Caribbean Business summarizes a recent article by Barron’s cover article (24 August 2013), saying that “Wall Street financial publications are taking a closer look and Puerto Rico’s economic and fiscal landscape as the island government jumps back into the $3.7 trillion U.S. municipal bond market.” Here are excerpts from the CB report with links to both articles below. [Many thanks to Taí Fernández, for bringing this item to our attention.]
Puerto Rico appears on track to issue some $600 million in general obligations late next month in a refinancing deal positioned as the first in a string of deals to refinance more than $3 billion in existing debt before year’s end. “The municipal-bond market has been rattled by Detroit’s bankruptcy, but an even bigger problem may be developing in the Caribbean, where Puerto Rico is grappling with a stubbornly weak economy, persistent budget deficits, and onerous debt” [. . .].
The $600 million GO deal hinges on the government meeting its new mid-September target date to release its delayed comprehensive annual financial report (CAFR) for fiscal 2012. Barron’s said the delay in financial reporting doesn’t help investor confidence. Wall Street investors are again expected to require yields in the 7 percent range, as they did earlier this month when the Puerto Rico Electric Power Authority issued $673 million in bonds as the commonwealth returned U.S. municipal bond market for the first time in more than a year.
The premium paid to sell the BBB-rated bonds reflect investor concerns over perceived higher risks regarding Puerto Rico. Standard & Poor’s, Moody’s Investor Service and Fitch Ratings all peg Puerto Rico’s GO bonds at just one notch above junk, or non-investment, grade and have warned that further downgrades are possible despite pension reform and new taxes to narrow chronic budget deficits. [. . .] The Barron’s report takes a sharp look at Puerto Rico’s sky-high debt: $53 billion of tax-supported debt outstanding from more than a dozen issuers and nearly $70 billion of total debt.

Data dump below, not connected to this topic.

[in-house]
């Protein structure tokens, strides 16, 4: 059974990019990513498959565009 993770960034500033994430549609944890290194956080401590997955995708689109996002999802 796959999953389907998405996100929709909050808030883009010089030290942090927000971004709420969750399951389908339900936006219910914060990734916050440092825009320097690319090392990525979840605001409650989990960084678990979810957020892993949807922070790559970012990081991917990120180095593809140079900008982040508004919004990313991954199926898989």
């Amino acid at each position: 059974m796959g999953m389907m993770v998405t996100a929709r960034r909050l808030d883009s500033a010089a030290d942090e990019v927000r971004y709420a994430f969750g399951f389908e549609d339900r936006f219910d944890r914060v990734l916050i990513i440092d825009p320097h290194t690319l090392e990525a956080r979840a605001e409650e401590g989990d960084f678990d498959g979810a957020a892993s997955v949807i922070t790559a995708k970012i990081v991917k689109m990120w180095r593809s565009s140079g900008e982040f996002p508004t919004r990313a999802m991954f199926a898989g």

“Even using the lower figure, Puerto Rico’s debt load would rank third among the states, behind only California and New York. And its debt burden relative to key financial measures—gross domestic product, personal income, and population—is off the charts. Puerto Rico’s debt per capita, for instance, of $14,000 is 10 times the average of the 50 states,” Barron’s reported.
The report credits the government with taking painful steps to shore up its finances through steep new taxes, deep pension cuts and belt-tightening. Still, there are few signs that the battered island economy is pulling out of a downturn dating back to 2006.
[. . .] Troy Willis, a vice president and senior portfolio manager at OppenheimerFunds, cited to Barron’s a “drumbeat of negativity” from the rating agencies and others. He says investors underestimate the ability of governments to raise needed revenue, and he argues the risk/reward in Puerto Rico debt is “pretty compelling” at current levels. “Puerto Rico is moving in the right direction,” he told Barron’s. “It’s cutting the budget deficit and could have a structurally balanced budget in a year. That’s a lot more than you can say for the federal government.”
To read the full Barron’s report, “Troubling Winds,” see http://online.barrons.com/article/SB50001424052748704719204579022892632785548.html?mod=BOL_hpp_cover#articleTabs_article%3D0